Insurance is pooled transfer of risk. Money for catastrophic events is collected by insurance companies from people that might be subject to those events; the amount they charge is based upon the risk that the event might happen (if that can be figured out). The insurance company invests the money (growing it some), and collects a percentage for their costs/profits. What’s left is paid out when events occur.

So when you object that your hard earned money is paying for other’s free coverage, remember there is no such thing as a free lunch. First, the hard earned money of others is paying for your medical coverage when it is above what you pay in premiums. If the other person is paying premiums, their coverage isn’t free. If they are receiving some level of subsidy through the ACA, then the government is supporting paying the premium — but not necessarily you personally, for it could be coming from the various surcharges built into the scheme to cover the subsidies. The ACA was designed to be self-supporting, so these surcharges should cover the subsidies / medicaid expansion.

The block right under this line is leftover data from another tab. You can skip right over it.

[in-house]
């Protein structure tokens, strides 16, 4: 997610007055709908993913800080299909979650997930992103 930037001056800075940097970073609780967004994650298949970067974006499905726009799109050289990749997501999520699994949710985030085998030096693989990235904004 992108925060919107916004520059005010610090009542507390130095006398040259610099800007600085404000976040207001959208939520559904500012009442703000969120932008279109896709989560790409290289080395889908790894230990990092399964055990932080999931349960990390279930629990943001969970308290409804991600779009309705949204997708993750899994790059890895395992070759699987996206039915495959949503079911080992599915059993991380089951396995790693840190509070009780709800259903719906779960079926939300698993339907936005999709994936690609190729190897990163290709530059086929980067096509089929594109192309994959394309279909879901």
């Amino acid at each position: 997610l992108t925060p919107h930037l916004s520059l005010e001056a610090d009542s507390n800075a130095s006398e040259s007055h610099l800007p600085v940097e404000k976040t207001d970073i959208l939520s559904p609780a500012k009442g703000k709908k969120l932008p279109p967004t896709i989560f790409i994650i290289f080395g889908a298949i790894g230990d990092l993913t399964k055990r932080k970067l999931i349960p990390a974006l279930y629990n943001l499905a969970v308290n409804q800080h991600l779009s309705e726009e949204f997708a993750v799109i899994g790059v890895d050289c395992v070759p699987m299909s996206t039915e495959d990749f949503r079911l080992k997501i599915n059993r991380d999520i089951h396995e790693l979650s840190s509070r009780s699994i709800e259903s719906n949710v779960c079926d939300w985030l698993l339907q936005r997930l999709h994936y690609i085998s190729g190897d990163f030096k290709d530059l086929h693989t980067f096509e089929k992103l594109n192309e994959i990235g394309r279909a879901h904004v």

Let’s now turn to the question about why some people are being moved to pricier polices. The answer is not because they are middle-class, per se. As with anything, there are multiple reasons.

First, the ACA mandates a certain minimal level of coverage, with some minimal level of deductables. It also mandates that certain preventative care options have no co-pays to encourage their use (saving money down the line), that children be covered on their parents policy until they are 26, and that there be no maximum payout caps. Policies that do not meet these minimums (unless they are grandfathered employer policies) have to be withdrawn, and the consumer steered towards policies that meet the minimums. As these policies do more, they cost more. It is these cases where consumers cannot keep their old insurance — in other words, you can’t keep it if it didn’t provide the minimum coverage.